That’s when the Supreme Court rules on the constitutionality of President Obama’s signature legislative accomplishment, the Affordable Care Act.
The Democrats have a nuclear option in this political game if the high court throws out the healthcare law as unconstitutional.
the heart of any attack on the Supreme Court for derailing healthcare reform will come from Obama.
After oral arguments at the Supreme Court, he signaled his willingness to target the court’s conservative majority during the presidential campaign. Obama told reporters that if the court overturns “a duly constituted and passed law,” the justices will be guilty of “judicial activism.” With words that sounded like a threat he added: “I’m pretty confident that this court will recognize that and not take that step.”
The hardball political fact is that attacking the court will help the president’s campaign and it will damage the court for years to come.
A CBS News/New York Times poll released last week shows most Americans already believe the ruling on healthcare reform will be based on justices’ personal and political views. According to the survey, 55 percent of Americans believe the justices’ political ties will play a role in the healthcare decision.
There is always ego involved in politics, there is no denying that. Some elected officials may say that they are public servants or what have you, but that’s a talking point more than anything else, so a certain amount of arrogance and narcissism is expected when dealing with elected officials. But what you don’t expect is a president to go through White House biographies of their predecessors to invoke themselves:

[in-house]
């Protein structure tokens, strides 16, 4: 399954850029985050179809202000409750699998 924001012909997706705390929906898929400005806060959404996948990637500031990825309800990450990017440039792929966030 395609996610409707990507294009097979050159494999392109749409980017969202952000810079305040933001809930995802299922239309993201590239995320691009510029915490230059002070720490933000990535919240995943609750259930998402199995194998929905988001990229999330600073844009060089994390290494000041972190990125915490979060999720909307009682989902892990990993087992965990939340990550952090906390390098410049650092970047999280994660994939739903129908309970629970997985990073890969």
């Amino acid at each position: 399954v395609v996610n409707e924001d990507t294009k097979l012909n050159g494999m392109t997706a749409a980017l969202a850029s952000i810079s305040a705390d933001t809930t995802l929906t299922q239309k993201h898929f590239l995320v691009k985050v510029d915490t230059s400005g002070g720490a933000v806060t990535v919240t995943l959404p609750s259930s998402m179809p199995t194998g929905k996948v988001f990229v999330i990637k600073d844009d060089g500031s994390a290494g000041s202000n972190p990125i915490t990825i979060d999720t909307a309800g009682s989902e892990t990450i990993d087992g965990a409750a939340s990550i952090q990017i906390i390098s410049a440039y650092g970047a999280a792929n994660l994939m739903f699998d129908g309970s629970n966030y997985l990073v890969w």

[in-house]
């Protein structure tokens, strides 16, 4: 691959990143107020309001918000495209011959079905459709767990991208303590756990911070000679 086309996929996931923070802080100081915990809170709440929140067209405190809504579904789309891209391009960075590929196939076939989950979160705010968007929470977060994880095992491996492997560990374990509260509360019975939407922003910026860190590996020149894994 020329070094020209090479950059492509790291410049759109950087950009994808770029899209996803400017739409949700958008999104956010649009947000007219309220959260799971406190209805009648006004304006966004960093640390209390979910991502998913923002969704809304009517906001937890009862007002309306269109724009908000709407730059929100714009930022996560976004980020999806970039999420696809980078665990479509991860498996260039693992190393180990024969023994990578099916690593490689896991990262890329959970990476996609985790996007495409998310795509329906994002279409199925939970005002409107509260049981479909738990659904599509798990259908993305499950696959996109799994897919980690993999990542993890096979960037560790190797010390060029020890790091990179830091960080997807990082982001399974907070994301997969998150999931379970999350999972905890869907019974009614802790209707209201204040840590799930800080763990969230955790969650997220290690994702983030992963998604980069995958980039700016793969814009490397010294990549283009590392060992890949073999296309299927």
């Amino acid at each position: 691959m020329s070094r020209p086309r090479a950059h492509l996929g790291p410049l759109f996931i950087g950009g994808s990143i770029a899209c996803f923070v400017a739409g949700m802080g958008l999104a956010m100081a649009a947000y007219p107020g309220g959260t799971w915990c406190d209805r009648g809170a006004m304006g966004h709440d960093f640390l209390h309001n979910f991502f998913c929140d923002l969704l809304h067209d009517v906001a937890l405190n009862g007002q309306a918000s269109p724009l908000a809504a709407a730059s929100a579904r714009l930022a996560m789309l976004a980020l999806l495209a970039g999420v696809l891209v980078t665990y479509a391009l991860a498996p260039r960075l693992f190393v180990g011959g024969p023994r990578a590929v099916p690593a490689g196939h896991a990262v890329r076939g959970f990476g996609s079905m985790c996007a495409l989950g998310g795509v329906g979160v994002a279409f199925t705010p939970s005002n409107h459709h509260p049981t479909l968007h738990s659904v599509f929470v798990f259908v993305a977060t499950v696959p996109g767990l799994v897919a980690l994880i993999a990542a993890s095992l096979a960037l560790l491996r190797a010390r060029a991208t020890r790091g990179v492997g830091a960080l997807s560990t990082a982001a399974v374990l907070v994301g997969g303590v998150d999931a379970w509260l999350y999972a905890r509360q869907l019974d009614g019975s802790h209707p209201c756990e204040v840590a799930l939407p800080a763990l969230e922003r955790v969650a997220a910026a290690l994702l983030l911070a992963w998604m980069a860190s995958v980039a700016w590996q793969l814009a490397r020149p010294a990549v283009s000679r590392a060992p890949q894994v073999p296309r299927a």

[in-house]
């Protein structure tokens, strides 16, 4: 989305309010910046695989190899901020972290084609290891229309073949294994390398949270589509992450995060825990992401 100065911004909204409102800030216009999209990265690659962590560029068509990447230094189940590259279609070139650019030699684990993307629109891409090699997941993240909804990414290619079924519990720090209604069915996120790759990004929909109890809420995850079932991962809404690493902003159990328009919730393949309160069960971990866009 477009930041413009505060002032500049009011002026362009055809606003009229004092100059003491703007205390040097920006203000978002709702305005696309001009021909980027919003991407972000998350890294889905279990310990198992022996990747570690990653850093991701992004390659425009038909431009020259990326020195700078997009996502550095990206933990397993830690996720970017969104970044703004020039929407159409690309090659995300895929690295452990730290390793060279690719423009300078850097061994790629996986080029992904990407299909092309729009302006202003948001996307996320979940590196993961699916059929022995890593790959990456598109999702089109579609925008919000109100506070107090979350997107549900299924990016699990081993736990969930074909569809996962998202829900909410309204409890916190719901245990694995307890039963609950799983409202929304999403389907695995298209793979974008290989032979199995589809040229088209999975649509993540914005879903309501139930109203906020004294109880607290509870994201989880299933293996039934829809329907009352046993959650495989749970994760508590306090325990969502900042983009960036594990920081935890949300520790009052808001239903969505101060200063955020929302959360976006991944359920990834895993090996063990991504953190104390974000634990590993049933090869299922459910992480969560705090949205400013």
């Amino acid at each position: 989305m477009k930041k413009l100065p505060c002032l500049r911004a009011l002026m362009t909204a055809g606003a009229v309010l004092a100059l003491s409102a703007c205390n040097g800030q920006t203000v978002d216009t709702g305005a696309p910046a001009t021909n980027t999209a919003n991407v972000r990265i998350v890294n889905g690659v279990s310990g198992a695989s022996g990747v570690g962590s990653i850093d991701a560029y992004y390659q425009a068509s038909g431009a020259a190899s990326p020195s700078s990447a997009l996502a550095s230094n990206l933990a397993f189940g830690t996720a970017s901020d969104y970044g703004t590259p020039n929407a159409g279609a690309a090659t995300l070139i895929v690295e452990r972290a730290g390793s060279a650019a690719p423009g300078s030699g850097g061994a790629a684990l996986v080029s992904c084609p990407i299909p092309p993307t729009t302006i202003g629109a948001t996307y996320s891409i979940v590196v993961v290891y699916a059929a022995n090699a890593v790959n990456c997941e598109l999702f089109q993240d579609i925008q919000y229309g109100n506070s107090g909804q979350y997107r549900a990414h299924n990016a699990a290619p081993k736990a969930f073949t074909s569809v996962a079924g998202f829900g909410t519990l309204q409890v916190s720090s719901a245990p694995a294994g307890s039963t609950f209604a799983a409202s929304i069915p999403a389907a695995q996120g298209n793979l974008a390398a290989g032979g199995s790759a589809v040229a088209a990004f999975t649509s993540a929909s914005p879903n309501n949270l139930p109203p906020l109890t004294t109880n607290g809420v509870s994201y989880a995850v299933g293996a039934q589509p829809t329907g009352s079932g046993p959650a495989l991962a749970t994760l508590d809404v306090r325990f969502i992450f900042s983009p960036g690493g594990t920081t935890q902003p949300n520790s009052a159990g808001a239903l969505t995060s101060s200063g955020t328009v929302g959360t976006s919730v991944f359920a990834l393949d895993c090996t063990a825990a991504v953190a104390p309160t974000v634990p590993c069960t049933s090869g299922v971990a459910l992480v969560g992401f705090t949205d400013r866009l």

Many of President Obama’s fervent devotees are young enough not to have much memory of the political world before the arrival of The One. Coincidentally, Obama himself feels the same way—and the White House’s official website reflects that.
The Heritage Foundation’s Rory Cooper tweeted that Obama had casually dropped his own name into Ronald Reagan’s official biography on www.whitehouse.gov, claiming credit for taking up the mantle of Reagan’s tax reform advocacy with his “Buffett Rule” gimmick. My first thought was, he must be joking. But he wasn’t—it turns out Obama has added bullet points bragging about his own accomplishments to the biographical sketches of every single U.S. president since Calvin Coolidge (except, for some reason, Gerald Ford). Here are a few examples: